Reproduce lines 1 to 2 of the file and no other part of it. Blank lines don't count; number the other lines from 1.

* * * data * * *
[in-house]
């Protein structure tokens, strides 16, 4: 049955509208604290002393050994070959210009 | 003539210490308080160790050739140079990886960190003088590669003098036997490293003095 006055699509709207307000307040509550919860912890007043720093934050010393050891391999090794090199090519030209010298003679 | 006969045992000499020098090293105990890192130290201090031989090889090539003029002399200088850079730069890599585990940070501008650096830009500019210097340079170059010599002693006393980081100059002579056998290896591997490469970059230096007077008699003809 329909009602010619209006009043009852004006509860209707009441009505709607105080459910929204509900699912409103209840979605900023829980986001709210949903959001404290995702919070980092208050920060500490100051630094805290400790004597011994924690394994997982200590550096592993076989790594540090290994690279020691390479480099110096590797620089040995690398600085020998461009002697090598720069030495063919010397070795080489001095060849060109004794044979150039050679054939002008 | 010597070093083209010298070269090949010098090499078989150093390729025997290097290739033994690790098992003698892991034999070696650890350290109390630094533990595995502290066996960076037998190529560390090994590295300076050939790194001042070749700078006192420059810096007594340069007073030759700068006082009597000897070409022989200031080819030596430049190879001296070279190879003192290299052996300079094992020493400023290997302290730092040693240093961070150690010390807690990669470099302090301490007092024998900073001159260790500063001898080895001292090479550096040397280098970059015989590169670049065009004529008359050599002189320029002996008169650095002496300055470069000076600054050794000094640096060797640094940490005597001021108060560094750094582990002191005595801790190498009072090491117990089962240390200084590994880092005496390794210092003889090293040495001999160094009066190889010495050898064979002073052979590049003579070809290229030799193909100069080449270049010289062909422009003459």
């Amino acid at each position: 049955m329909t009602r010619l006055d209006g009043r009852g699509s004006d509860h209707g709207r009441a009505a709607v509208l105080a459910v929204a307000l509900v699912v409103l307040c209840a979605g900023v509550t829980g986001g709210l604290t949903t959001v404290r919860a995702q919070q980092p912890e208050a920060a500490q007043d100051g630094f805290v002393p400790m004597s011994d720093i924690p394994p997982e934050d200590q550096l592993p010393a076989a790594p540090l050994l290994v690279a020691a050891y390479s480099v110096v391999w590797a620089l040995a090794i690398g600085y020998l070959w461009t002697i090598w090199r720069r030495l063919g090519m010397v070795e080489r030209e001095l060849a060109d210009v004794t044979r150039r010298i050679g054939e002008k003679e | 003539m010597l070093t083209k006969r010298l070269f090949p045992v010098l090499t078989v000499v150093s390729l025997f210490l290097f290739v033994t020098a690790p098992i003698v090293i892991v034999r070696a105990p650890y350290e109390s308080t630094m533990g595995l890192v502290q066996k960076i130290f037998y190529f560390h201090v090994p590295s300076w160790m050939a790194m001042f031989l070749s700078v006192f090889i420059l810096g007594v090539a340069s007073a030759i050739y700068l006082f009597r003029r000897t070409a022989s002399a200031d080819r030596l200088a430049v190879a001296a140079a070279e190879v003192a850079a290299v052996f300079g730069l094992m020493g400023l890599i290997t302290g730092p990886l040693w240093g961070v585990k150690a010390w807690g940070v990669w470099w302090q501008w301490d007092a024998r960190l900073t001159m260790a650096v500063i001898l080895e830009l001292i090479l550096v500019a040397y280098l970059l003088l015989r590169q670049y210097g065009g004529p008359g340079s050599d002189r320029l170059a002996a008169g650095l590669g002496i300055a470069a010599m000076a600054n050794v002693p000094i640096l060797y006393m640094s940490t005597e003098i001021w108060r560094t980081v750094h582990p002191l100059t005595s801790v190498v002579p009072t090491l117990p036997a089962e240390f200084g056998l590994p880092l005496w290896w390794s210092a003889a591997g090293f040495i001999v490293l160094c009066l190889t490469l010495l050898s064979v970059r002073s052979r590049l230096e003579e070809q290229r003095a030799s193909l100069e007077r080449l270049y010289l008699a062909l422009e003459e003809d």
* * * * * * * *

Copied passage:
[in-house]
């Protein structure tokens, strides 16, 4: 049955509208604290002393050994070959210009 | 003539210490308080160790050739140079990886960190003088590669003098036997490293003095 006055699509709207307000307040509550919860912890007043720093934050010393050891391999090794090199090519030209010298003679 | 006969045992000499020098090293105990890192130290201090031989090889090539003029002399200088850079730069890599585990940070501008650096830009500019210097340079170059010599002693006393980081100059002579056998290896591997490469970059230096007077008699003809 329909009602010619209006009043009852004006509860209707009441009505709607105080459910929204509900699912409103209840979605900023829980986001709210949903959001404290995702919070980092208050920060500490100051630094805290400790004597011994924690394994997982200590550096592993076989790594540090290994690279020691390479480099110096590797620089040995690398600085020998461009002697090598720069030495063919010397070795080489001095060849060109004794044979150039050679054939002008 | 010597070093083209010298070269090949010098090499078989150093390729025997290097290739033994690790098992003698892991034999070696650890350290109390630094533990595995502290066996960076037998190529560390090994590295300076050939790194001042070749700078006192420059810096007594340069007073030759700068006082009597000897070409022989200031080819030596430049190879001296070279190879003192290299052996300079094992020493400023290997302290730092040693240093961070150690010390807690990669470099302090301490007092024998900073001159260790500063001898080895001292090479550096040397280098970059015989590169670049065009004529008359050599002189320029002996008169650095002496300055470069000076600054050794000094640096060797640094940490005597001021108060560094750094582990002191005595801790190498009072090491117990089962240390200084590994880092005496390794210092003889090293040495001999160094009066190889010495050898064979002073052979590049003579070809290229030799193909100069080449270049010289062909422009003459």